Bigger is better when it comes to protecting habitat for plants and animals, and at 1,300 acres, Red Mountain Park is the biggest urban park in Birmingham and one of the largest urban parks in the world. Because larger parks have more resources and a more diverse ecology than smaller parks, they support more species and larger populations than smaller parks.
That said, the ecosystems of Red Mountain Park have been through some rough times. Most forests were cut down, erosion stripped away topsoil, mine tailings were dumped, mining towns were built, and the mountain slopes were pitted with mine portals and crisscrossed with tracks and roads.
But nature began reclaiming the mountain when the mines were abandoned. Trees established, surviving wildflower populations spread, and wildlife migrated back to the mountain. Today, Red Mountain Park supports many acres of beautiful – but still young – deciduous forest. A separate article describes Red Mountain’s forests in more detail.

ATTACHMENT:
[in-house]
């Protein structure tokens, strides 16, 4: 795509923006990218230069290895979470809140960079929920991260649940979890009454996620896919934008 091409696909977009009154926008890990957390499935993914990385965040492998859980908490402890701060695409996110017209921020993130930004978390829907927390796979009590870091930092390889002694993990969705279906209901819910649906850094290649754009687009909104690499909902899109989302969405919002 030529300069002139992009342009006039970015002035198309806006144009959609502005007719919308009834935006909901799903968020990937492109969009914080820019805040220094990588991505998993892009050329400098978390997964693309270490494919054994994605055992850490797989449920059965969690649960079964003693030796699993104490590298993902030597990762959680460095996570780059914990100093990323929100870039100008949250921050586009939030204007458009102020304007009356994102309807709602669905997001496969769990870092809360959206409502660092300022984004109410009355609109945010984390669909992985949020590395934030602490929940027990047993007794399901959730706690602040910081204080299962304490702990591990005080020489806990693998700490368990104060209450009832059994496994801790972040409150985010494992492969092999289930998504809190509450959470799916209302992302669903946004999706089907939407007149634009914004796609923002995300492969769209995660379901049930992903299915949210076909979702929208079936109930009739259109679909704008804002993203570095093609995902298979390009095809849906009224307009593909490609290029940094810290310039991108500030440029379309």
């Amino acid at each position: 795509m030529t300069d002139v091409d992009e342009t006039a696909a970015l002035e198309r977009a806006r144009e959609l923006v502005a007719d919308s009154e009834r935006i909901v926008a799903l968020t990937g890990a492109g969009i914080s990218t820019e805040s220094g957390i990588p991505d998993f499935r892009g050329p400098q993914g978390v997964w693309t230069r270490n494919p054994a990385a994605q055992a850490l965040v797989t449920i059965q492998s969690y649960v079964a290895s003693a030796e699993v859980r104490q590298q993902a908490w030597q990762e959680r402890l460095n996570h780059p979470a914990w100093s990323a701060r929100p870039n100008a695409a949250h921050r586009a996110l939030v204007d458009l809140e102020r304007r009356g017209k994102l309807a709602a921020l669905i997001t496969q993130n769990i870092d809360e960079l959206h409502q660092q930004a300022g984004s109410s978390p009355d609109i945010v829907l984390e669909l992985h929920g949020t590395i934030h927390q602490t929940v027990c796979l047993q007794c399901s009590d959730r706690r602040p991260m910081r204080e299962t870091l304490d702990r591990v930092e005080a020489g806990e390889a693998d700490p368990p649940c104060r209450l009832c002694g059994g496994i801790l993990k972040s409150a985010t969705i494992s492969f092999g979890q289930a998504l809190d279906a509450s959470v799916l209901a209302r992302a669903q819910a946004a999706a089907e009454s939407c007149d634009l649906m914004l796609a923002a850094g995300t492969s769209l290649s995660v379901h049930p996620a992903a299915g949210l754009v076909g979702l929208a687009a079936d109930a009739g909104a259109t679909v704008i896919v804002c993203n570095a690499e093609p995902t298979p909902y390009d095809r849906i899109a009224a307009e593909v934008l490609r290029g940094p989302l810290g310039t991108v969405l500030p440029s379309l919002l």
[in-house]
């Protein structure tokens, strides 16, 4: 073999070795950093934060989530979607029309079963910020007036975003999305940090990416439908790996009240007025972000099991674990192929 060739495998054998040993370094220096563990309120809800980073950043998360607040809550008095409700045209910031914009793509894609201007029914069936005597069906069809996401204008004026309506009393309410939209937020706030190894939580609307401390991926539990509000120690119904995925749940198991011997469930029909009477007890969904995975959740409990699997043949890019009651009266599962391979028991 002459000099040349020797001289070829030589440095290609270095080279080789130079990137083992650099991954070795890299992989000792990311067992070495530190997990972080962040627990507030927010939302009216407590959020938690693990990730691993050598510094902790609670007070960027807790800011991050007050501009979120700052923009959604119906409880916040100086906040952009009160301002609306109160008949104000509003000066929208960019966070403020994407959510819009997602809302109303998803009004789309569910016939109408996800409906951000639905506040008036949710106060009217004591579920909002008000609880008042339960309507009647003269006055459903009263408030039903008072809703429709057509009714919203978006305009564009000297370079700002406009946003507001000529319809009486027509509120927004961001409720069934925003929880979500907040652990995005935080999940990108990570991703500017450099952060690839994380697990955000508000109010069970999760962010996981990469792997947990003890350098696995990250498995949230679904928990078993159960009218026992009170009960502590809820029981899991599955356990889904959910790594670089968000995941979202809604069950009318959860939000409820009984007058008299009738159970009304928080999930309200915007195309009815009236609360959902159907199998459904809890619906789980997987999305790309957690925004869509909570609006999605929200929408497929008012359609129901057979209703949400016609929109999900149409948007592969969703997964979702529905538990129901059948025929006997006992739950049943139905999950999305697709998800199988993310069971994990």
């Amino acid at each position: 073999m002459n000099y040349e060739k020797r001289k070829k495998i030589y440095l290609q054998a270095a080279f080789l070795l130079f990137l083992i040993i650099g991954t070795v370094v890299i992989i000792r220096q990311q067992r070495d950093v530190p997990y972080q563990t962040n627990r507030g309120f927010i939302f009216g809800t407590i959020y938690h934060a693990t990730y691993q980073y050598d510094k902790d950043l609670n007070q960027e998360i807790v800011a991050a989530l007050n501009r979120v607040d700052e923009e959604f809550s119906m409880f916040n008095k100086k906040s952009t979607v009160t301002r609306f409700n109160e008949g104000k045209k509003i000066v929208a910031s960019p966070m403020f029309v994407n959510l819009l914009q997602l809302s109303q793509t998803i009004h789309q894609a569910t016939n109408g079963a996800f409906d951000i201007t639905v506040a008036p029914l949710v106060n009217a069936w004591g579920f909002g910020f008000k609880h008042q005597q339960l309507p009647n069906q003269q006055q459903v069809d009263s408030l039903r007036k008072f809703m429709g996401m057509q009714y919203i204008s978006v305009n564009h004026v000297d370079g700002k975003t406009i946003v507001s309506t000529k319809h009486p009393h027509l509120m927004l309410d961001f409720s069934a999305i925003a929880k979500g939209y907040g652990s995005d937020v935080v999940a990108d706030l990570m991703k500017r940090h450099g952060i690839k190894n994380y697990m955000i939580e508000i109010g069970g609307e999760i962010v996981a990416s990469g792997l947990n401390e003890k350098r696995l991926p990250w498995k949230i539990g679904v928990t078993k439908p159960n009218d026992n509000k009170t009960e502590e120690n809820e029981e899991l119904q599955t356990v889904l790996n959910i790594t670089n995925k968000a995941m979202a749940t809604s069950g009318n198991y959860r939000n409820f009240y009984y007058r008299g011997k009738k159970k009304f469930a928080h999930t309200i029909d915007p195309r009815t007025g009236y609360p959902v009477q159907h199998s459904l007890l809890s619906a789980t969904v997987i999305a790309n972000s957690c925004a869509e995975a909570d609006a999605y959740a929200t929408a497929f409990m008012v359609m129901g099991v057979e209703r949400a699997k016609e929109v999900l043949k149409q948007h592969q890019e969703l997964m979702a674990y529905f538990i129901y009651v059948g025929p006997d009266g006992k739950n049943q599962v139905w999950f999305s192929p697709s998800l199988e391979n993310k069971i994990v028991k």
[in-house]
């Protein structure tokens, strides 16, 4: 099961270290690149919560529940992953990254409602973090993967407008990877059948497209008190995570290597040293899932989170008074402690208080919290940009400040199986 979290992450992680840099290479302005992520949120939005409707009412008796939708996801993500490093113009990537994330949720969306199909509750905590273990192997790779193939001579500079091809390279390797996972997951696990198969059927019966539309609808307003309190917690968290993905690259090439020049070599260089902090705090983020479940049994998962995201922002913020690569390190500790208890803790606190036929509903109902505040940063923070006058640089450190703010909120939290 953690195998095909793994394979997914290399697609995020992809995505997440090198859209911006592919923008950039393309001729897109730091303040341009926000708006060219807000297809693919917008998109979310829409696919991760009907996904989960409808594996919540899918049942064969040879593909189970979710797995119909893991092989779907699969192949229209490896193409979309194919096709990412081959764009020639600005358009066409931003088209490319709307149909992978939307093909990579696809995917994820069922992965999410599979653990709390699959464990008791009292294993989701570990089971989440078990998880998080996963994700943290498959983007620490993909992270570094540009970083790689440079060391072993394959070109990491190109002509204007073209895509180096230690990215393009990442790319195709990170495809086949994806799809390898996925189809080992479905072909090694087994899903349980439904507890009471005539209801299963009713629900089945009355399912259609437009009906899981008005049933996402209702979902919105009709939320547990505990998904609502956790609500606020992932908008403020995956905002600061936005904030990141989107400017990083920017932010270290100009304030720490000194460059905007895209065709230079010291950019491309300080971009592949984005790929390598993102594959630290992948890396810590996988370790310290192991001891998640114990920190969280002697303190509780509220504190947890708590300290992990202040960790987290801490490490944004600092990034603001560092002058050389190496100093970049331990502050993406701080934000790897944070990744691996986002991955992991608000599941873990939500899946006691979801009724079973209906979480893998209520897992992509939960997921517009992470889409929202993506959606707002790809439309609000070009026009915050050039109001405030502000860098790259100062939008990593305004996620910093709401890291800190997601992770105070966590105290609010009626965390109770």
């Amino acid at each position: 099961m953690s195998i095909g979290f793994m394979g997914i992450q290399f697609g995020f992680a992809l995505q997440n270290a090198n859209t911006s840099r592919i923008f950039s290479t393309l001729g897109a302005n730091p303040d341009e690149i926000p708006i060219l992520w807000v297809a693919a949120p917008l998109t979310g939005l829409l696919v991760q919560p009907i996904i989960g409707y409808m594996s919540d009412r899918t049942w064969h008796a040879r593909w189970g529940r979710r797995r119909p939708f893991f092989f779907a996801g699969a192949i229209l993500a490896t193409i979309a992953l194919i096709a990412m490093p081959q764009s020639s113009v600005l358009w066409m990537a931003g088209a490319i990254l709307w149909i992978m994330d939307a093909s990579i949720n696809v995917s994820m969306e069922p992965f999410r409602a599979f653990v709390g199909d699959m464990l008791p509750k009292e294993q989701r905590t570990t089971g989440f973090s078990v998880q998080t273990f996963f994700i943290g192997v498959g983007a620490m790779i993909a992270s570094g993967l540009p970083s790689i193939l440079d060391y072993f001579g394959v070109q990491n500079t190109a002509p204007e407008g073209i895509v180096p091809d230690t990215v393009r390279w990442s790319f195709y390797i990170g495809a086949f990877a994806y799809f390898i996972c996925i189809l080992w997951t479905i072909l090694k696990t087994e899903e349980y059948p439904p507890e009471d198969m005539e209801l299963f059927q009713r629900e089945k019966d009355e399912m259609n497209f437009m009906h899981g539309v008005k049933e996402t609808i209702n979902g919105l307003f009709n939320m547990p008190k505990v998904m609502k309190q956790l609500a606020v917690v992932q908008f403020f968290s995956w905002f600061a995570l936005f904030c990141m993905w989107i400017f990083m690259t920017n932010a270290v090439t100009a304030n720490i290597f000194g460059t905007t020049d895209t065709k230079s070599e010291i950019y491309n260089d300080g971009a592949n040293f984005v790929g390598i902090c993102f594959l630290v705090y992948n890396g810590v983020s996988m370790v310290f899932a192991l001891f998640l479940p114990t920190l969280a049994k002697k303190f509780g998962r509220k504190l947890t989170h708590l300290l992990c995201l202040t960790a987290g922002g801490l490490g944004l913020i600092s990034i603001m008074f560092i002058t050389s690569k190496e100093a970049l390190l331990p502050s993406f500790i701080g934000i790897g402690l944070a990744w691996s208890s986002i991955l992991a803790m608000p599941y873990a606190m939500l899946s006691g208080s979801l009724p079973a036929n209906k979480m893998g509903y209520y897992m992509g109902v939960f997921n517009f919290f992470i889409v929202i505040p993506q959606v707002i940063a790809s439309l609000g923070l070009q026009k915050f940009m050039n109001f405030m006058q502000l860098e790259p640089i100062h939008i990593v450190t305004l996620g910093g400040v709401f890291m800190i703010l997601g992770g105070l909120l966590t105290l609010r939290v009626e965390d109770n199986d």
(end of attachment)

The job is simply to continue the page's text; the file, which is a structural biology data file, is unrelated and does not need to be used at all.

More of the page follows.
Unfortunately, some of the species that staked a claim on the mountain are among the worst exotic species to invade the South, especially Kudzu and Chinese Privet. In many places in the park, these two species grow so quickly and thickly that most native plants and wildlife don’t stand a chance.
As the park’s ecosystems recover, the returning nature helps to protect people and improve their way of life. Forested slopes absorb rainwater and reduce flash flooding in the valleys. The lush vegetation on the mountain keeps surrounding neighborhoods cooler in the summer. Forests filter the air of dust and other harmful particulates. And not insignificantly, the park’s forests provide people with an escape urban life, whether they come to play, exercise, or study nature.